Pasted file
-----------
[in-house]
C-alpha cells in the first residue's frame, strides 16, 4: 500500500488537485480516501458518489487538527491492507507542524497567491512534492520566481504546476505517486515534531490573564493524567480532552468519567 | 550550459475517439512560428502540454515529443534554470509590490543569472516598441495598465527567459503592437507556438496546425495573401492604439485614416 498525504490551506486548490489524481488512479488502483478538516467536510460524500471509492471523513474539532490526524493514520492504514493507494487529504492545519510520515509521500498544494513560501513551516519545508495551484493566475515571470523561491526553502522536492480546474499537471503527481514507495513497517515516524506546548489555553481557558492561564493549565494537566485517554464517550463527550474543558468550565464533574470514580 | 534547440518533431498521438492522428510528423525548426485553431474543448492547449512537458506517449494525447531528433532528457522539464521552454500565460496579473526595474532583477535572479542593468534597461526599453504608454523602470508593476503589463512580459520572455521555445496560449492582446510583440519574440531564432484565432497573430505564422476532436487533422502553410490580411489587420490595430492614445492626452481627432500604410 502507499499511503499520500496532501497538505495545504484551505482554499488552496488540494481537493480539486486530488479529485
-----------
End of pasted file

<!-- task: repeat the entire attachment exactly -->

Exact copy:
[in-house]
C-alpha cells in the first residue's frame, strides 16, 4: 500500500488537485480516501458518489487538527491492507507542524497567491512534492520566481504546476505517486515534531490573564493524567480532552468519567 | 550550459475517439512560428502540454515529443534554470509590490543569472516598441495598465527567459503592437507556438496546425495573401492604439485614416 498525504490551506486548490489524481488512479488502483478538516467536510460524500471509492471523513474539532490526524493514520492504514493507494487529504492545519510520515509521500498544494513560501513551516519545508495551484493566475515571470523561491526553502522536492480546474499537471503527481514507495513497517515516524506546548489555553481557558492561564493549565494537566485517554464517550463527550474543558468550565464533574470514580 | 534547440518533431498521438492522428510528423525548426485553431474543448492547449512537458506517449494525447531528433532528457522539464521552454500565460496579473526595474532583477535572479542593468534597461526599453504608454523602470508593476503589463512580459520572455521555445496560449492582446510583440519574440531564432484565432497573430505564422476532436487533422502553410490580411489587420490595430492614445492626452481627432500604410 502507499499511503499520500496532501497538505495545504484551505482554499488552496488540494481537493480539486486530488479529485